Xi Asserts His Authority Through the MilitaryAmid the infighting among political factions within the Chinese Communist Party (CCP), Xi took the opportunity to show the Party that he commanded the military by appointing new generals. As the chairman of the Central Military Commission (CMC), the move would secure Xi’s authority and serve as a warning to those who oppose him.
Xinhua reported that on Dec. 18, Xi presented the officers with certificates of order at a ceremony held by the CMC at the Defense Ministry's Bayi building, located near Bayi lake in Beijing. Four senior officers were promoted to the rank of general, the highest rank for officers in active service in China. Around 30 people attended the ceremony which was held in a small conference room.
The four officers who were promoted were: Guo Puxiao, the political commissar of the Logistics Support Department of the CMC; Gen. Zhang Xudong, the commander of the Western Theater Command; Li Wei, the political commissar of the PLA Strategic Support Force; and Wang Chunning, the commander of the People's Armed Police.
Guo Puxiao, a native of Yaoxian county, Shaanxi Province, was transferred and assigned as political commissar of the Logistics Support Department of the CMC in December 2019. He has been a political cadre of the Air Force for many years. He was promoted to the rank of lieutenant general in July 2018.
Zhang Xudong has just been transferred and assigned to the commander of the Western Theater Command, one of China’s five military area commands. Xudong was also the deputy commander of the Joint Command Headquarters of the 70th anniversary National Day Parade in October 2019. He was promoted to lieutenant general in July 2018.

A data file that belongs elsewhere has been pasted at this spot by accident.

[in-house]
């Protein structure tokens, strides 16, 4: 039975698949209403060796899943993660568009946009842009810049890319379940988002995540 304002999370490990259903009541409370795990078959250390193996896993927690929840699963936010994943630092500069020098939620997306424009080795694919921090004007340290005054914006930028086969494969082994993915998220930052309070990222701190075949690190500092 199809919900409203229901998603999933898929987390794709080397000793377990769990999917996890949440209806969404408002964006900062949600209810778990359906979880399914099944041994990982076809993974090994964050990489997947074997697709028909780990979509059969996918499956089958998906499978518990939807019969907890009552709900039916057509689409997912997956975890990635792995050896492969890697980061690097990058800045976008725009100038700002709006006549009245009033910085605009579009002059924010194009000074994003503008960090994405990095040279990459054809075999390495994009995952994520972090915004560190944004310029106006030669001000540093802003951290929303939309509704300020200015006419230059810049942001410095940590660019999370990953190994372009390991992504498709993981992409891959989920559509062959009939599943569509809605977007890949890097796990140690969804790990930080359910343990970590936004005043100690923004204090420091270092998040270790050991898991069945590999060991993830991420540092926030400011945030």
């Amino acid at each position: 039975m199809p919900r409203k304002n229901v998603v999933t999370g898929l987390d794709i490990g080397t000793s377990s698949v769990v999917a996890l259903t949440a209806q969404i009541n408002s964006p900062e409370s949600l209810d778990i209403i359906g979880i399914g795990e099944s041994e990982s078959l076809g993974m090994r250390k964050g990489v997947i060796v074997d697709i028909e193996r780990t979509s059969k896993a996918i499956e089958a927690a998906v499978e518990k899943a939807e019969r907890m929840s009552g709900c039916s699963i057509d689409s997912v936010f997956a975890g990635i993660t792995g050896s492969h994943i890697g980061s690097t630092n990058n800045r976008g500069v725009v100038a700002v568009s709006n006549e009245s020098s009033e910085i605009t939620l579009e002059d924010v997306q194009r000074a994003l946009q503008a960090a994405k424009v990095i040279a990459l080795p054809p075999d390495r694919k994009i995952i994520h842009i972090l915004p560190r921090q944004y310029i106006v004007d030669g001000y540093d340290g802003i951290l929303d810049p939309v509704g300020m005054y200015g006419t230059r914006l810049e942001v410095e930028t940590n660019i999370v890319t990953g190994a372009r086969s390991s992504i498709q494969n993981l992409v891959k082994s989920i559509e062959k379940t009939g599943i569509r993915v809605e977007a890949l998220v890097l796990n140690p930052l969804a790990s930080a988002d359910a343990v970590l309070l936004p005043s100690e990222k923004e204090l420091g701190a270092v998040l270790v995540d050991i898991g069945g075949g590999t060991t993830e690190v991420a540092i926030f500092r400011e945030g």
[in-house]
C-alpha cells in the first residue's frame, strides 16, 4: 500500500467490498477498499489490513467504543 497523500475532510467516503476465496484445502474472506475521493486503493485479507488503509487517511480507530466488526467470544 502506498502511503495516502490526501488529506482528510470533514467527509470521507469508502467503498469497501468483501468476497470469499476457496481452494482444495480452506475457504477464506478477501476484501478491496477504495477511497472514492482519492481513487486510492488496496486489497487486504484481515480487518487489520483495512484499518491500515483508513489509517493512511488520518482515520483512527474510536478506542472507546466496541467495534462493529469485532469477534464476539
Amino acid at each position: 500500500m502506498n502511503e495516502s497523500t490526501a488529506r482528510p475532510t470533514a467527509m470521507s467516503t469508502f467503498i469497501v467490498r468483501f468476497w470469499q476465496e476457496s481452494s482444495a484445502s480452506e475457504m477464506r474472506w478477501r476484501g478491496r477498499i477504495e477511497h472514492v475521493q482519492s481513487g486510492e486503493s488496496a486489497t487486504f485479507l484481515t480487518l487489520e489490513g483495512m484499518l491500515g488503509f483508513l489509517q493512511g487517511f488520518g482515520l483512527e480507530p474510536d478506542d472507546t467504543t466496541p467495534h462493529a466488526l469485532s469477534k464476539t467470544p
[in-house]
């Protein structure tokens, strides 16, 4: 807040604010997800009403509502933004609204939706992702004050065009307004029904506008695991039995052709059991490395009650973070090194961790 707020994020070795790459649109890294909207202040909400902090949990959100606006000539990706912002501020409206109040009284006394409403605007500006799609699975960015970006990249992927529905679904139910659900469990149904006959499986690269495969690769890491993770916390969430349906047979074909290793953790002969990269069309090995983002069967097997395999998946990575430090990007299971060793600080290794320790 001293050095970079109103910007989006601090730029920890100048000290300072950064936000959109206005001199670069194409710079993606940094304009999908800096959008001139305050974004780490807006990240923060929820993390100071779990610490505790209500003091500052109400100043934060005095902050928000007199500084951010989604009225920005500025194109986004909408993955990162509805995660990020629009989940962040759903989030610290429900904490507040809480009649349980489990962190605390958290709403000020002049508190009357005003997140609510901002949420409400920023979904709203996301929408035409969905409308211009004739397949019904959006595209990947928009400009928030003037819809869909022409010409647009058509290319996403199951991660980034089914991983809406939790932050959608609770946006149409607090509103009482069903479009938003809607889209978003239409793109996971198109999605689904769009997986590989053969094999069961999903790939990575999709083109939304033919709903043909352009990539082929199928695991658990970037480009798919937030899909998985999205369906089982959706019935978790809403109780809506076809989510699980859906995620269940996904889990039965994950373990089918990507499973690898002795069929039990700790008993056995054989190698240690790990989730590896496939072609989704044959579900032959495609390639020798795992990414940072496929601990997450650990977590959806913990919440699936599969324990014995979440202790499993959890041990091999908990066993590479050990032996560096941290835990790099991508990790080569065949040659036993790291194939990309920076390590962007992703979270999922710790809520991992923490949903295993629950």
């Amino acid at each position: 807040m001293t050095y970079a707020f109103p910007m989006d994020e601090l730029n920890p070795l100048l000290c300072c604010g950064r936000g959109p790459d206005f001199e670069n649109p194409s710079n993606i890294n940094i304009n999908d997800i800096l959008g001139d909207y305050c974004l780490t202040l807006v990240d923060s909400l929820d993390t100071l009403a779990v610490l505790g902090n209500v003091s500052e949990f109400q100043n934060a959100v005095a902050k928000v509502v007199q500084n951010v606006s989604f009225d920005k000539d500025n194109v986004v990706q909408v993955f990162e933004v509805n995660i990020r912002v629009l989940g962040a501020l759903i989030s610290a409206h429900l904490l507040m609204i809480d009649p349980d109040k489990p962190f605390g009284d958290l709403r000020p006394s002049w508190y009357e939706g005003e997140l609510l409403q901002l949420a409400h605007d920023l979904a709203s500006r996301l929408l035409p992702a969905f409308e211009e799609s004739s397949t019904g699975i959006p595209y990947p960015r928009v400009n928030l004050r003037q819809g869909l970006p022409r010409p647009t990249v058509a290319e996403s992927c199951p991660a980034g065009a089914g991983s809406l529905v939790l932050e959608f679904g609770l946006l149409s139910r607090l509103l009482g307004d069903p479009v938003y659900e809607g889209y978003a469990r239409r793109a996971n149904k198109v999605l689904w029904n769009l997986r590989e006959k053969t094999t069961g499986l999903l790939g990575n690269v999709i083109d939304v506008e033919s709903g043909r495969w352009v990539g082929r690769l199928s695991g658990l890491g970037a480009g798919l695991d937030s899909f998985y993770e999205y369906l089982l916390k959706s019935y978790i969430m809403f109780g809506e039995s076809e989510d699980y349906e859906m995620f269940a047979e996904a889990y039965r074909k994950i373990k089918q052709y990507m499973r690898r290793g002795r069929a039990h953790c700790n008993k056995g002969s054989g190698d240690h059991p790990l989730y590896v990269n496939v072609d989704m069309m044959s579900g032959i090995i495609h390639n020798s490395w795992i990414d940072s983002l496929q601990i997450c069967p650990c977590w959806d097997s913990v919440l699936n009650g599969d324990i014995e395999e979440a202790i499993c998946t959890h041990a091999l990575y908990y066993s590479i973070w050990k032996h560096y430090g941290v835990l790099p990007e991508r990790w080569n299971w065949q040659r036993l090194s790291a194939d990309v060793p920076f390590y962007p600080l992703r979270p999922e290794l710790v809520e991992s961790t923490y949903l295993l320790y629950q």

Li Wei has just been transferred to the political commissar of the Strategic Support Force, one of the six major branches of the military. He has been a political cadre for many years. He was promoted to lieutenant general in July 2016.
International PressureAt the press conference of the Ministry of Foreign Affairs of the Communist Party of China on Dec. 18, a reporter from Reuters asked: "The United States will add around 80 Chinese companies, including chipmaker SMIC to a trade blacklist. ... Do you have any comment on this report?"
Chinese Foreign Ministry spokesman Wang Wenbin said that if the report was true, then the U.S. move would be “detrimental to the interests of both Chinese and American companies, the normal technological exchanges and trade flows between the two countries and even on a global scale, and the stability of global industrial chains, supply chains, and value chains.”
“Entity List restrictions are a necessary measure to ensure that China, through its national champion SMIC, is not able to leverage U.S. technologies to enable indigenous advanced technology levels to support its destabilizing military activities,” Ross added.
The CCP’s army refused to participate in a virtual meeting with the U.S. military that was scheduled for Dec. 14 to 16. The meeting was held regularly since 1998 to discuss maritime and aviation safety and reduce confrontation between the two militaries. Beijing’s refusal to attend the meeting is another misstep for Xi, which is tantamount to intensifying the military confrontation between the United States and China.
The U.S. Navy recently announced that U.S. warships trained with French and Japanese navies in the Philippine sea. On Dec. 9, Xi had a telephone conversation with President Emmanuel Macron of France, but the Party media's report was very low-key. Perhaps Beijing is starting to feel isolated.